Much as when Spider-Man finally turned up in the Marvel Cinematic Universe, Matt Reeves’ The Batman smartly eschews retreading the caped crusader’s origin story, assuming correctly that after 80 years, almost everyone turning up for a Batman movie understands the lay of the land. We know who Bruce Wayne (Robert Pattinson) is, and why he dresses up as a bat to fight crime in the oppressive urban hellhole that is Gotham City. We know honest cop Jim Gordon (Jeffrey Wright), slinky, seductive thief Selina Kyle (Zoe Kravitz), tricksy criminal The Riddler (Paul Dano), mobster Carmine Falcone (John Turturro), the oafish Penguin (Colin Farrell), loyal butler Alfred (Andy Serkis), etc, etc. The old routine about the DC heroes being akin to Olympian Gods is simplistic but somewhat true, and perhaps never more than in the Batman stories, whose more street level characters are household worlds to millions. You’d be amazed how many people know Joe Chill by name.
He doesn’t appear here, though, and part of the fun these days is seeing how the familiar archetypes of Gotham City are reinterpreted by the director du jour, and what elements of the Dark Knight’s decades-long history are being forefronted. On Reeves’ watch we get an already-established Batman who is nonetheless early in his career and finds himself personally targeted by a Riddler who is a straight up serial killer rather than a thief. Dano’s Riddler shares some DNA with Heath Ledger’s Joker in his propensity for sending out teasing videos to the media, and a lot more with the Zodiac Killer in his dropping of ciphers as clues. That guy was, of course, the focus of David Fincher’s Zodiac back in the day, but the big influence here is Fincher’s earlier Seven: the dank, steaming city streets, the ochre and yellow lighting, the psychological mind games, the oppressive urban despair of The Batman all call to mind the Mank man’s late 90s calling card.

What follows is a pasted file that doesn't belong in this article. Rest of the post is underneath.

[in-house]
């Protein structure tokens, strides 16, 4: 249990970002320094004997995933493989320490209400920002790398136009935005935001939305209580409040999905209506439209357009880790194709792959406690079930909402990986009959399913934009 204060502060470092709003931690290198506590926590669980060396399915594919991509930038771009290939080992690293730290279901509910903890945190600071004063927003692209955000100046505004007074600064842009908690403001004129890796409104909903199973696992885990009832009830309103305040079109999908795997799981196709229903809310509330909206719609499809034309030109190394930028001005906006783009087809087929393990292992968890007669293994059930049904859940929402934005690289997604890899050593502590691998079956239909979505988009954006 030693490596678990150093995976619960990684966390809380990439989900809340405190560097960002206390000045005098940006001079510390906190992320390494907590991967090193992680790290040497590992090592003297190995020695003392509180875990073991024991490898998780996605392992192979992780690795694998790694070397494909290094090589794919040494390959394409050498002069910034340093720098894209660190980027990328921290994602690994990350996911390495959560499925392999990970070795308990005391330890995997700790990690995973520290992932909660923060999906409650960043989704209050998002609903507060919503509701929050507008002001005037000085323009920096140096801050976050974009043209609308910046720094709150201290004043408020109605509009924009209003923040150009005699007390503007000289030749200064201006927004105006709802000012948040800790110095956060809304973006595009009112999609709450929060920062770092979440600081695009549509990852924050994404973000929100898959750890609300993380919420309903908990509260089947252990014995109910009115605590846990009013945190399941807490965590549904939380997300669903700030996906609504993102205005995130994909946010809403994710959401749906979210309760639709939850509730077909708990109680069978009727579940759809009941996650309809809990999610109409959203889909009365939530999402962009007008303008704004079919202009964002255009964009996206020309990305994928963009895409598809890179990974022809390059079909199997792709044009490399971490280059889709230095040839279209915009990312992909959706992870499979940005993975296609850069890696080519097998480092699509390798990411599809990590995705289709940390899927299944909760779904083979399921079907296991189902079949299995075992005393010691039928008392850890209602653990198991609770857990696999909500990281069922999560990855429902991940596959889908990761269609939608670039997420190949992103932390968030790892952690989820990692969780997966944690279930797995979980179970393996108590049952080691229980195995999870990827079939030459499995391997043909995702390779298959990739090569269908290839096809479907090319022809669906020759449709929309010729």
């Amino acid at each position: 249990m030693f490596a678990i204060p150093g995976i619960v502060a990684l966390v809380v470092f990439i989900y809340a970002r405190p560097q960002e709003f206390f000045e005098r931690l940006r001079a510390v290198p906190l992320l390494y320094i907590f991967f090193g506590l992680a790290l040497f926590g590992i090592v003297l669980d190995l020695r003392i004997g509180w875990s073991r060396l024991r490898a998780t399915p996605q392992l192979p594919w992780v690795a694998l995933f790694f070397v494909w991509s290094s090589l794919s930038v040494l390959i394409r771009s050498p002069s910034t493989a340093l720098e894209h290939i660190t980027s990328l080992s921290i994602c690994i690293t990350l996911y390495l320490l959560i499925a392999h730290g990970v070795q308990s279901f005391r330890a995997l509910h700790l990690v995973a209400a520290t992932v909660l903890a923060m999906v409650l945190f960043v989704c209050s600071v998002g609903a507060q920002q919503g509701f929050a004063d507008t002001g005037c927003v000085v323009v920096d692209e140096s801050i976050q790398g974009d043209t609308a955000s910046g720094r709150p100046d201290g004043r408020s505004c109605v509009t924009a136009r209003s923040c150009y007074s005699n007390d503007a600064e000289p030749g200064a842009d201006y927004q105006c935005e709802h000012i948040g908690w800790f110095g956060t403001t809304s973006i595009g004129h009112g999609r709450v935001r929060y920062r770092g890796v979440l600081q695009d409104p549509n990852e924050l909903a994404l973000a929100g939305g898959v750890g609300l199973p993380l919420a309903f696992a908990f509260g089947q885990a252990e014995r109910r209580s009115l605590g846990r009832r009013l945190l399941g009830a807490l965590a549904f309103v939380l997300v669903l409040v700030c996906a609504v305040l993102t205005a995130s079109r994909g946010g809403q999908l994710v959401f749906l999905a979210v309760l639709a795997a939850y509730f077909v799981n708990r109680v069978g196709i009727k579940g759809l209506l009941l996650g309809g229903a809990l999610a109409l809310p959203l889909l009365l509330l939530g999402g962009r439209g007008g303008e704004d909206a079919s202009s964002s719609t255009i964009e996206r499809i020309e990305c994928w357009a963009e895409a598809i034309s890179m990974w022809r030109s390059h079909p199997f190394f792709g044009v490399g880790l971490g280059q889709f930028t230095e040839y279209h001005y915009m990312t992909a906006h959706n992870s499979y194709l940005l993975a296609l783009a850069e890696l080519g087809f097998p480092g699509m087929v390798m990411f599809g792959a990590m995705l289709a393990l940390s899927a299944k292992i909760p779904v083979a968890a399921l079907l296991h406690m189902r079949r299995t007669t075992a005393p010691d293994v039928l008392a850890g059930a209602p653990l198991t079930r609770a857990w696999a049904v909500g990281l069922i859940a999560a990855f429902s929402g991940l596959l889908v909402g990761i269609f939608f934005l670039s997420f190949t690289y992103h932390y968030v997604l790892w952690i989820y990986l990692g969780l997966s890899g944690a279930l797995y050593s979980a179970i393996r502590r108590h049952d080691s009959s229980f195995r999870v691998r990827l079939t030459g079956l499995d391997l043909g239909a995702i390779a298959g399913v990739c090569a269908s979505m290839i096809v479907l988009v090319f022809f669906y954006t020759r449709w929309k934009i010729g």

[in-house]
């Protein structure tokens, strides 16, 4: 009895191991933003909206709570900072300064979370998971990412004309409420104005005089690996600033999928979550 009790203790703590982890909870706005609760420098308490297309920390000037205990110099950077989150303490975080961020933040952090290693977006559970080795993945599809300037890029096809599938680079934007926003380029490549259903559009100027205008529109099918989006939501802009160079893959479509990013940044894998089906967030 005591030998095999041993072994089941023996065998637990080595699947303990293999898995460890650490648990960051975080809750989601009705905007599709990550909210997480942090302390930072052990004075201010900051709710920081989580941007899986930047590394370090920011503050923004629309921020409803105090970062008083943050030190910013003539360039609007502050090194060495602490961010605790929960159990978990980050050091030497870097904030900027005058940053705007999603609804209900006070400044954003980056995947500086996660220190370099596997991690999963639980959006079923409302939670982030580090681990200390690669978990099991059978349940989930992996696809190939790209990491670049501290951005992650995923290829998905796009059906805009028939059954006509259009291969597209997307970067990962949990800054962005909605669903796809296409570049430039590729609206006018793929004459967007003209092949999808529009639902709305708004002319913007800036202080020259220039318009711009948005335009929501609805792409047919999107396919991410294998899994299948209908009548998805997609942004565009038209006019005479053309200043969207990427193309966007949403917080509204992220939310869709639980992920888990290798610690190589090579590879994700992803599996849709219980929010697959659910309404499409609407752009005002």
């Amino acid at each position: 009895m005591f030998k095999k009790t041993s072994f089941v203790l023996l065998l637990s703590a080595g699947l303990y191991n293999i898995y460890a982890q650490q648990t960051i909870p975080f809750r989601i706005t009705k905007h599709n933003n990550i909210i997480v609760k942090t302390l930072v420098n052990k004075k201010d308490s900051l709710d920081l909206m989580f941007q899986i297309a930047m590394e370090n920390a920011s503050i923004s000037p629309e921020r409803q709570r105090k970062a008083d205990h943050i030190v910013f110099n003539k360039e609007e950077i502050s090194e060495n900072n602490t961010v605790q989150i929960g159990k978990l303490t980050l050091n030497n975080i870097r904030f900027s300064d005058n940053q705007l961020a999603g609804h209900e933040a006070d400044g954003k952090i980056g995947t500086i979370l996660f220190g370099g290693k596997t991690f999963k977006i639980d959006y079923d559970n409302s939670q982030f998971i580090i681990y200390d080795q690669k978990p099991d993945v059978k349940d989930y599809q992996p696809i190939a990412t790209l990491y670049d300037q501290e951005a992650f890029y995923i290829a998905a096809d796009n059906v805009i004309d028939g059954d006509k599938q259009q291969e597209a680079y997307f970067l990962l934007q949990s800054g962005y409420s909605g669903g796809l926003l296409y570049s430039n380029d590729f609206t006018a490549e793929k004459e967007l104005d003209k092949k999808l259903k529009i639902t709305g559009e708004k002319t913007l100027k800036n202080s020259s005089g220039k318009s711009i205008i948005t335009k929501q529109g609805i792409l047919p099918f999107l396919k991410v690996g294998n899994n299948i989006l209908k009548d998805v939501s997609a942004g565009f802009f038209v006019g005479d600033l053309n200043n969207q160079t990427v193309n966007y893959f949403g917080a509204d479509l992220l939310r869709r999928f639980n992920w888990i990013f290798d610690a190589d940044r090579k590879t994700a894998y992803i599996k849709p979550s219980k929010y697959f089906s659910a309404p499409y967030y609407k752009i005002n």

Pattinson, here making some truly bold choices, moulds his performance to this aesthetic. His Bruce Wayne is moody, withdrawn, insomniac, and driven, peering at the world through hollowed eyes from beneath a lank fringe – a reclusive weirdo whose eccentricities are indulged because of his wealth and tragic past. His Batman is either a hyper-focused savant, coolly whispering crime scene revelations only her can perceive to Gordon while uniformed cops stare askance at this caped freak in their midst; or else he’s a hyper-violent vigilante beating street criminals into paste while declaring, “I’m vengeance”. This is a Batman in the grips of an identity crisis; his main arc is figuring out who he actually wants to be: hero or vigilante? Complicating matters is the fact that the Riddler’s killing spree is motivated by Gotham’s all-pervading civic corruption, for which he blames the late members of the Wayne family, whose wealth here has fuelled decades of graft. Can Batman’s mission mean anything if his sainted parents had feet of clay?
It’s dark stuff and this is a decidedly dour take on the material – more grim than Nolan’s work, more grounded than Burton or Schumacher, less bombastic and weirdly aspirational than Snyder’s (and also less grand – Snyder has an eye for mythic resonance, let no man say otherwise). Here, Batman’s default state is pure misery, and while that may be something many viewers can empathise with, this is a Batman few would want to be.